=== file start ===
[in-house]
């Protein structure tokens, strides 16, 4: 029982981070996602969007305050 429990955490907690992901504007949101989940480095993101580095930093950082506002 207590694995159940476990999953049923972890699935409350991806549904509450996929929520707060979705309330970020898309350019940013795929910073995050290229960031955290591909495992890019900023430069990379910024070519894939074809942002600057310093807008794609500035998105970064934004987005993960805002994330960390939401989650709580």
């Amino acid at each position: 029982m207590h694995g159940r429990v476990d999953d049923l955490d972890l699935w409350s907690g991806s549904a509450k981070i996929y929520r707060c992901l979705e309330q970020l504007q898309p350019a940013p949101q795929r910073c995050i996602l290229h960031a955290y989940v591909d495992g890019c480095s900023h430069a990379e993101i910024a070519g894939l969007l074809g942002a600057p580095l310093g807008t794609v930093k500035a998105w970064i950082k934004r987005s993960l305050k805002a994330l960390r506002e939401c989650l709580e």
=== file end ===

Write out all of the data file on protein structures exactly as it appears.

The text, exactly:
[in-house]
């Protein structure tokens, strides 16, 4: 029982981070996602969007305050 429990955490907690992901504007949101989940480095993101580095930093950082506002 207590694995159940476990999953049923972890699935409350991806549904509450996929929520707060979705309330970020898309350019940013795929910073995050290229960031955290591909495992890019900023430069990379910024070519894939074809942002600057310093807008794609500035998105970064934004987005993960805002994330960390939401989650709580």
């Amino acid at each position: 029982m207590h694995g159940r429990v476990d999953d049923l955490d972890l699935w409350s907690g991806s549904a509450k981070i996929y929520r707060c992901l979705e309330q970020l504007q898309p350019a940013p949101q795929r910073c995050i996602l290229h960031a955290y989940v591909d495992g890019c480095s900023h430069a990379e993101i910024a070519g894939l969007l074809g942002a600057p580095l310093g807008t794609v930093k500035a998105w970064i950082k934004r987005s993960l305050k805002a994330l960390r506002e939401c989650l709580e």